The terrorist attack of September 11 no doubt greatly increased my interest in social and political issues. Perhaps a greater challenge to my thinking came when I read Peter Singer’s writings on poverty and the obligation of the comparatively rich to the dying and suffering poor. Peter Singer is known as one of the most influential living Philosophers. While he is probably more famous for his controversial views on Euthanasia/Infanticide and Animal Rights, it is his writings on poverty that have attracted me. He is also quite against Christianity. But then again, that is besides the point here. To me, his views on poverty are what have greatly influenced my thinking – more so than any other Christian author. Through reading him, I have been challenged and still am challenged to think of the kind of lifestyle I should live. I think it’s a pity that Singer is so well known for his other controversial views that most people don’t know he has written so much on poverty.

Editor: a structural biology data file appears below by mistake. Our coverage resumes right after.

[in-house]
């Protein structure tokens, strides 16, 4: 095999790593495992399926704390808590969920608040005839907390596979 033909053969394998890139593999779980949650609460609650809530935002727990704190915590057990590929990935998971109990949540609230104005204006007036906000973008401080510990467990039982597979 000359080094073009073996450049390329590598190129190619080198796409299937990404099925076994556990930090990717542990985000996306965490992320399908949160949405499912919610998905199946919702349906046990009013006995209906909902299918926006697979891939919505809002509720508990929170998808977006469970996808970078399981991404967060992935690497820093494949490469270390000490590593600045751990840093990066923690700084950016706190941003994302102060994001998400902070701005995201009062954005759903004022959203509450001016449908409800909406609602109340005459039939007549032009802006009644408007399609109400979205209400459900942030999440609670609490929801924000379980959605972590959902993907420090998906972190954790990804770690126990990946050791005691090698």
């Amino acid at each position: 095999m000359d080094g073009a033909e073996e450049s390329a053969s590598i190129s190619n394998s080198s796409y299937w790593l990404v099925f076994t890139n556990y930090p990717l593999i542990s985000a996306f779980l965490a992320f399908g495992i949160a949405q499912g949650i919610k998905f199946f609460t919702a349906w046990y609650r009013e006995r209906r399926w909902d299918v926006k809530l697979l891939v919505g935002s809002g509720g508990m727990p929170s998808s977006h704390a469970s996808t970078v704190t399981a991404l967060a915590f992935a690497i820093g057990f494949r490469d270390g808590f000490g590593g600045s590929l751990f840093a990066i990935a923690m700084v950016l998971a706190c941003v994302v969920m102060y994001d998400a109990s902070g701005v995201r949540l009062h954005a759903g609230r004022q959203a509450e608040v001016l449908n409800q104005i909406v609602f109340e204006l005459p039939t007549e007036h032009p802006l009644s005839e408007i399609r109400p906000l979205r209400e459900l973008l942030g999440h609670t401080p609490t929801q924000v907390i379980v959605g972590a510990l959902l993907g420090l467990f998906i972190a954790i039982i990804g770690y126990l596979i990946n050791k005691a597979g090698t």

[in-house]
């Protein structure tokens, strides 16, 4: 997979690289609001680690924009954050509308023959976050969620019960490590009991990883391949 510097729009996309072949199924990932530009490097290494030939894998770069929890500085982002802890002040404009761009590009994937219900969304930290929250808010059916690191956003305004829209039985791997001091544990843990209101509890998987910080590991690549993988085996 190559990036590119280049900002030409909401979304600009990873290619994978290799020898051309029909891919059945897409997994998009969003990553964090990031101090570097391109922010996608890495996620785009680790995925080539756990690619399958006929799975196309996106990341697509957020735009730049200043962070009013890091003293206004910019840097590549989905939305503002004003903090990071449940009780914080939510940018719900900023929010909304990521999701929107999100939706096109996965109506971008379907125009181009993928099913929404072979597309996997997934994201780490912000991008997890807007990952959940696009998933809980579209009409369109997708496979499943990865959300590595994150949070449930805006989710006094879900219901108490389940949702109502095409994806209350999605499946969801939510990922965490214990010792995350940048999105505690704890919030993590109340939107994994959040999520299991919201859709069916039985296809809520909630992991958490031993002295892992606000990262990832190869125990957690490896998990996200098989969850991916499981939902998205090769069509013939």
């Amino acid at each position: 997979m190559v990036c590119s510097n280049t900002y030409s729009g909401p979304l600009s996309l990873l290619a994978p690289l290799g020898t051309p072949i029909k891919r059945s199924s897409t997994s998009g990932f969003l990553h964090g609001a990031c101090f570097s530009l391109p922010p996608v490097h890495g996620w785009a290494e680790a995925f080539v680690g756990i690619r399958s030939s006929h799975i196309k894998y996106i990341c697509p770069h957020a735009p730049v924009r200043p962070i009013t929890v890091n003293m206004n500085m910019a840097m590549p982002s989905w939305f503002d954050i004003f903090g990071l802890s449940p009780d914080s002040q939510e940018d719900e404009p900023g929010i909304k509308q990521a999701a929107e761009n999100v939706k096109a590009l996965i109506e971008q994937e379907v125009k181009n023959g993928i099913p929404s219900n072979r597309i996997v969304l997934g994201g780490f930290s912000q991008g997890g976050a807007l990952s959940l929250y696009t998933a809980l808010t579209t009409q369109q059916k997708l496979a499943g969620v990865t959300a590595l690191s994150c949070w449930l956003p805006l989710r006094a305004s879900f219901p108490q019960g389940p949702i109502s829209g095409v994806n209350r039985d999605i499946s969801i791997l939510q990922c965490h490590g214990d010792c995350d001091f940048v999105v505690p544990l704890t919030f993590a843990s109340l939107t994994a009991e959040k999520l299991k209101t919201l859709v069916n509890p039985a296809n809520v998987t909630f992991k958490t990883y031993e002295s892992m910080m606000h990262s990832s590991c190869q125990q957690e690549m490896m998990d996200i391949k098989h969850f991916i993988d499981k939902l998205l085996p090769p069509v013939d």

I started to seriously look into Peter Singer’s view on poverty from around the middle of 2002. I don’t remember how it all started. I was already interested in poverty before all this – that’s why I took Development subjects since my first session in 2002, and that’s why I decided to study in Australia not America. I remember reading an article by Peter Singer in the Singapore Straits Times (online version) entitled “The 1% solution to wiping out poverty.” This article was in the commentary section of the paper in late June 2002. Another initial brush with Singer’s writings came when I was browsing through my friend’s Philosophy reading kit while studying with her. An article inside was Singer’s classic (and controversial) article entitled “Famine, Affluence and Morality” taken from the Philosophy and Public Affairs journal of spring 1972. This was where Singer put forth his view on poverty and since then a lot of people have responded to it. I even went to listen to the Philosophy lecture tape in the library that touched on Peter Singer’s view of poverty. Eventually I went to the library and browsed through all I could find that dealt with Singer’s view on poverty (for or against) in books, journals, and Internet articles.